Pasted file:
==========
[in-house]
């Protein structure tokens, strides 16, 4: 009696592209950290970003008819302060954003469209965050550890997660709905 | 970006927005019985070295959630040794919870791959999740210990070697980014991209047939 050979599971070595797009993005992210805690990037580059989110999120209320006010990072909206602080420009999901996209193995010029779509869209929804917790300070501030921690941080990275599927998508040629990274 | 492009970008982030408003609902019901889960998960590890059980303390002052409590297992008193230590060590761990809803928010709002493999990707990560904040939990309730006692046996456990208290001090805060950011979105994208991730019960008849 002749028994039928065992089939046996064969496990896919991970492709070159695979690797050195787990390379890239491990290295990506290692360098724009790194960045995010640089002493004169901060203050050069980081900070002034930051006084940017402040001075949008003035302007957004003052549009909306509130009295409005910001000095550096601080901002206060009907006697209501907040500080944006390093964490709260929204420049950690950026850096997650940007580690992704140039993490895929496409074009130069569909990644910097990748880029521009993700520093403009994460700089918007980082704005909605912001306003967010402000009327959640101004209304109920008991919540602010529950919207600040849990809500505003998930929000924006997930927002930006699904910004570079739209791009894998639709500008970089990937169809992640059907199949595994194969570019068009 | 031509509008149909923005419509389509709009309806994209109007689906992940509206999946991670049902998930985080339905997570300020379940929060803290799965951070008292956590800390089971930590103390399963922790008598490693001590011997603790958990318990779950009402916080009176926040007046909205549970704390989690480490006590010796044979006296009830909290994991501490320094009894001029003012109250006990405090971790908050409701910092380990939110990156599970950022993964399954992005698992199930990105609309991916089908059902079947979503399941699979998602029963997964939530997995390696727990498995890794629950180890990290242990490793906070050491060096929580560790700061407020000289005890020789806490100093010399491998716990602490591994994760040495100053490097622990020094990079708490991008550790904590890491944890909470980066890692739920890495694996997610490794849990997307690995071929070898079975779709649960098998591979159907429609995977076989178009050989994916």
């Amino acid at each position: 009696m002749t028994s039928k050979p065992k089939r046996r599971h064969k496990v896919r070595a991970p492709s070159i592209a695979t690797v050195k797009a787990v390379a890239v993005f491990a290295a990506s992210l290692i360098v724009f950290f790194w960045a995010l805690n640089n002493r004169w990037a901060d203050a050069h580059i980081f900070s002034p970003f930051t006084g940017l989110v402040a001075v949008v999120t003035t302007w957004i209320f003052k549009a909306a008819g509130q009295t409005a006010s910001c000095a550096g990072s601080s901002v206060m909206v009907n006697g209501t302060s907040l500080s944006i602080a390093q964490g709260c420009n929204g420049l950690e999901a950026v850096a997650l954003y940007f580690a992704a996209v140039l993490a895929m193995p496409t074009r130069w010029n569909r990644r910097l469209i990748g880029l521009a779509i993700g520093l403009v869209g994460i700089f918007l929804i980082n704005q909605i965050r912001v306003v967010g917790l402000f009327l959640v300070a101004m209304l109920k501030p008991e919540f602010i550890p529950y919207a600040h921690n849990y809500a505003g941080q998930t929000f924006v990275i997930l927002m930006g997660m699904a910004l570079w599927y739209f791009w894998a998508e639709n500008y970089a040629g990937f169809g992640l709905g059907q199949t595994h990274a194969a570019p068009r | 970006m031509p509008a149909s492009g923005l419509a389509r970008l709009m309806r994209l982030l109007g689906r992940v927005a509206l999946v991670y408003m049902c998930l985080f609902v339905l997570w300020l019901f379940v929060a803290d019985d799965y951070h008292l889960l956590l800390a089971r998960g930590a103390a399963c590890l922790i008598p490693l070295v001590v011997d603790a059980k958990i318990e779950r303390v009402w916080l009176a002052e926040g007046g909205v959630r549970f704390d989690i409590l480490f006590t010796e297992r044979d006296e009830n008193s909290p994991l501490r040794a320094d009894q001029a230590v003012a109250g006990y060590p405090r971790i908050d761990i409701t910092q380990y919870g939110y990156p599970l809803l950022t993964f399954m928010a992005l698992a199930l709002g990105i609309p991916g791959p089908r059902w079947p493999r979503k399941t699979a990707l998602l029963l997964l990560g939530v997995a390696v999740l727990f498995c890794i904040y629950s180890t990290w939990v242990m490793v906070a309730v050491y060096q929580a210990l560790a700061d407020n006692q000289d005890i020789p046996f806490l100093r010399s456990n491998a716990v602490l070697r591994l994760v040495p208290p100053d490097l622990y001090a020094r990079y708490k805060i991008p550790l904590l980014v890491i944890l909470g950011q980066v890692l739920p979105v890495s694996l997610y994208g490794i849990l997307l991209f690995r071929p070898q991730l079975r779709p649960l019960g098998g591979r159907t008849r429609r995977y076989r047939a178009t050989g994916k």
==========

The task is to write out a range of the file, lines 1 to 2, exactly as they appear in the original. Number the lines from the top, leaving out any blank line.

[in-house]
């Protein structure tokens, strides 16, 4: 009696592209950290970003008819302060954003469209965050550890997660709905 | 970006927005019985070295959630040794919870791959999740210990070697980014991209047939 050979599971070595797009993005992210805690990037580059989110999120209320006010990072909206602080420009999901996209193995010029779509869209929804917790300070501030921690941080990275599927998508040629990274 | 492009970008982030408003609902019901889960998960590890059980303390002052409590297992008193230590060590761990809803928010709002493999990707990560904040939990309730006692046996456990208290001090805060950011979105994208991730019960008849 002749028994039928065992089939046996064969496990896919991970492709070159695979690797050195787990390379890239491990290295990506290692360098724009790194960045995010640089002493004169901060203050050069980081900070002034930051006084940017402040001075949008003035302007957004003052549009909306509130009295409005910001000095550096601080901002206060009907006697209501907040500080944006390093964490709260929204420049950690950026850096997650940007580690992704140039993490895929496409074009130069569909990644910097990748880029521009993700520093403009994460700089918007980082704005909605912001306003967010402000009327959640101004209304109920008991919540602010529950919207600040849990809500505003998930929000924006997930927002930006699904910004570079739209791009894998639709500008970089990937169809992640059907199949595994194969570019068009 | 031509509008149909923005419509389509709009309806994209109007689906992940509206999946991670049902998930985080339905997570300020379940929060803290799965951070008292956590800390089971930590103390399963922790008598490693001590011997603790958990318990779950009402916080009176926040007046909205549970704390989690480490006590010796044979006296009830909290994991501490320094009894001029003012109250006990405090971790908050409701910092380990939110990156599970950022993964399954992005698992199930990105609309991916089908059902079947979503399941699979998602029963997964939530997995390696727990498995890794629950180890990290242990490793906070050491060096929580560790700061407020000289005890020789806490100093010399491998716990602490591994994760040495100053490097622990020094990079708490991008550790904590890491944890909470980066890692739920890495694996997610490794849990997307690995071929070898079975779709649960098998591979159907429609995977076989178009050989994916």